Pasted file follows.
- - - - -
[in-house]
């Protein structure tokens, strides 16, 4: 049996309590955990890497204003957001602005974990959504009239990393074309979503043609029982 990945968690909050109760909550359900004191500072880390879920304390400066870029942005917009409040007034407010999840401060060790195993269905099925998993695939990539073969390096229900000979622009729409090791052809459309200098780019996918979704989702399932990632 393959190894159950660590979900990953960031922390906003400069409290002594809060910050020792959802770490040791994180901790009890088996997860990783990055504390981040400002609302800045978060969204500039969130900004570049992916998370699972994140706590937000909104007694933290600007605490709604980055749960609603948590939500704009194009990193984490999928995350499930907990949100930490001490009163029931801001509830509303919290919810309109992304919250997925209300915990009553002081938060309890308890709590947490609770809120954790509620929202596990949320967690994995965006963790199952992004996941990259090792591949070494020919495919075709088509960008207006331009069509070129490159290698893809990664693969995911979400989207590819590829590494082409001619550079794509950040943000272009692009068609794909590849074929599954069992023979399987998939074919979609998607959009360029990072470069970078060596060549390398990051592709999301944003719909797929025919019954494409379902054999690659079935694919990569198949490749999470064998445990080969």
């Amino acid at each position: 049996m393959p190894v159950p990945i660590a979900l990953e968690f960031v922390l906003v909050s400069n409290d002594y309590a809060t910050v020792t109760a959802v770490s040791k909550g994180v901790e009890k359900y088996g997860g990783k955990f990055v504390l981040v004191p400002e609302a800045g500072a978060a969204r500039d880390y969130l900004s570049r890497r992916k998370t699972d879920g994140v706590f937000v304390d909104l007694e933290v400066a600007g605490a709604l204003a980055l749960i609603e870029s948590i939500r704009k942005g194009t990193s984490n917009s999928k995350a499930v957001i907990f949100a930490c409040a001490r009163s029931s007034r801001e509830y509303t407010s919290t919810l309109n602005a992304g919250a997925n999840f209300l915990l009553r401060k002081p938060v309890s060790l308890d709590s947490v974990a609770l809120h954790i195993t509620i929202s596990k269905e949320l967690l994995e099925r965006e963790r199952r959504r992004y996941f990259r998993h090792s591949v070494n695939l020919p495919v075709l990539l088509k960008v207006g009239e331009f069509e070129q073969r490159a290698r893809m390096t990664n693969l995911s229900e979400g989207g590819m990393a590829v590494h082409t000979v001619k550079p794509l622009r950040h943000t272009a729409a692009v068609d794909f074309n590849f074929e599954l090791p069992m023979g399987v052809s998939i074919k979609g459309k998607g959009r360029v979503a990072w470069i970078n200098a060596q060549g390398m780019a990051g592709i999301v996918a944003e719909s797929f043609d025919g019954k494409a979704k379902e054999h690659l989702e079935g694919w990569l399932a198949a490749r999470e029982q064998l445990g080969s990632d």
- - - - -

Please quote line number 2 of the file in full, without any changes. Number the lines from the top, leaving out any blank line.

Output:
């Protein structure tokens, strides 16, 4: 049996309590955990890497204003957001602005974990959504009239990393074309979503043609029982 990945968690909050109760909550359900004191500072880390879920304390400066870029942005917009409040007034407010999840401060060790195993269905099925998993695939990539073969390096229900000979622009729409090791052809459309200098780019996918979704989702399932990632 393959190894159950660590979900990953960031922390906003400069409290002594809060910050020792959802770490040791994180901790009890088996997860990783990055504390981040400002609302800045978060969204500039969130900004570049992916998370699972994140706590937000909104007694933290600007605490709604980055749960609603948590939500704009194009990193984490999928995350499930907990949100930490001490009163029931801001509830509303919290919810309109992304919250997925209300915990009553002081938060309890308890709590947490609770809120954790509620929202596990949320967690994995965006963790199952992004996941990259090792591949070494020919495919075709088509960008207006331009069509070129490159290698893809990664693969995911979400989207590819590829590494082409001619550079794509950040943000272009692009068609794909590849074929599954069992023979399987998939074919979609998607959009360029990072470069970078060596060549390398990051592709999301944003719909797929025919019954494409379902054999690659079935694919990569198949490749999470064998445990080969």